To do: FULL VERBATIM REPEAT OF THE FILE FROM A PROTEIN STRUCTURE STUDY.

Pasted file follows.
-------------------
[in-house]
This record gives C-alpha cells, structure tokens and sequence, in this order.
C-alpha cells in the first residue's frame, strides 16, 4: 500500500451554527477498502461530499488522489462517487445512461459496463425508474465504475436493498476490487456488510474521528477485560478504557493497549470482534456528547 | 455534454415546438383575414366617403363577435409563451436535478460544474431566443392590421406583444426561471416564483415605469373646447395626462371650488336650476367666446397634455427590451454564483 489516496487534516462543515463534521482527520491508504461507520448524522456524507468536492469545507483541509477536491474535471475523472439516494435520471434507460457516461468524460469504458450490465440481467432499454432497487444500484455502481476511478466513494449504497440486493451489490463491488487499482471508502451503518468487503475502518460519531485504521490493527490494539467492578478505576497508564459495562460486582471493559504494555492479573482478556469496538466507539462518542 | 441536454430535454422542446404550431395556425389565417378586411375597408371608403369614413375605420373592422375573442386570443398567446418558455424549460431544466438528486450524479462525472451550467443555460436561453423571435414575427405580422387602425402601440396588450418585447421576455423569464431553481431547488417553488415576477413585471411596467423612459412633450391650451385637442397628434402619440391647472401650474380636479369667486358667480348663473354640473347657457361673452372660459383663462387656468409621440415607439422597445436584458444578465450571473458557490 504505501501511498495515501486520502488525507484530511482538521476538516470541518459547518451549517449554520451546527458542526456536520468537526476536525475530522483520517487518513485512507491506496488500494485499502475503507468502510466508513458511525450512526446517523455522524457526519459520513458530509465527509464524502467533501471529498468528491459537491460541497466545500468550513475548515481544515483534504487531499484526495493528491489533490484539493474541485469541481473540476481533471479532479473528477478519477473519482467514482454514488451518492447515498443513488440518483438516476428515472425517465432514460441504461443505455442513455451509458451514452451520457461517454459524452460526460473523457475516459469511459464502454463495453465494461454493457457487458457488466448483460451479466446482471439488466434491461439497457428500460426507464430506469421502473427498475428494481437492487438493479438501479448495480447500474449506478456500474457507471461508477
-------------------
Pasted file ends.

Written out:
[in-house]
This record gives C-alpha cells, structure tokens and sequence, in this order.
C-alpha cells in the first residue's frame, strides 16, 4: 500500500451554527477498502461530499488522489462517487445512461459496463425508474465504475436493498476490487456488510474521528477485560478504557493497549470482534456528547 | 455534454415546438383575414366617403363577435409563451436535478460544474431566443392590421406583444426561471416564483415605469373646447395626462371650488336650476367666446397634455427590451454564483 489516496487534516462543515463534521482527520491508504461507520448524522456524507468536492469545507483541509477536491474535471475523472439516494435520471434507460457516461468524460469504458450490465440481467432499454432497487444500484455502481476511478466513494449504497440486493451489490463491488487499482471508502451503518468487503475502518460519531485504521490493527490494539467492578478505576497508564459495562460486582471493559504494555492479573482478556469496538466507539462518542 | 441536454430535454422542446404550431395556425389565417378586411375597408371608403369614413375605420373592422375573442386570443398567446418558455424549460431544466438528486450524479462525472451550467443555460436561453423571435414575427405580422387602425402601440396588450418585447421576455423569464431553481431547488417553488415576477413585471411596467423612459412633450391650451385637442397628434402619440391647472401650474380636479369667486358667480348663473354640473347657457361673452372660459383663462387656468409621440415607439422597445436584458444578465450571473458557490 504505501501511498495515501486520502488525507484530511482538521476538516470541518459547518451549517449554520451546527458542526456536520468537526476536525475530522483520517487518513485512507491506496488500494485499502475503507468502510466508513458511525450512526446517523455522524457526519459520513458530509465527509464524502467533501471529498468528491459537491460541497466545500468550513475548515481544515483534504487531499484526495493528491489533490484539493474541485469541481473540476481533471479532479473528477478519477473519482467514482454514488451518492447515498443513488440518483438516476428515472425517465432514460441504461443505455442513455451509458451514452451520457461517454459524452460526460473523457475516459469511459464502454463495453465494461454493457457487458457488466448483460451479466446482471439488466434491461439497457428500460426507464430506469421502473427498475428494481437492487438493479438501479448495480447500474449506478456500474457507471461508477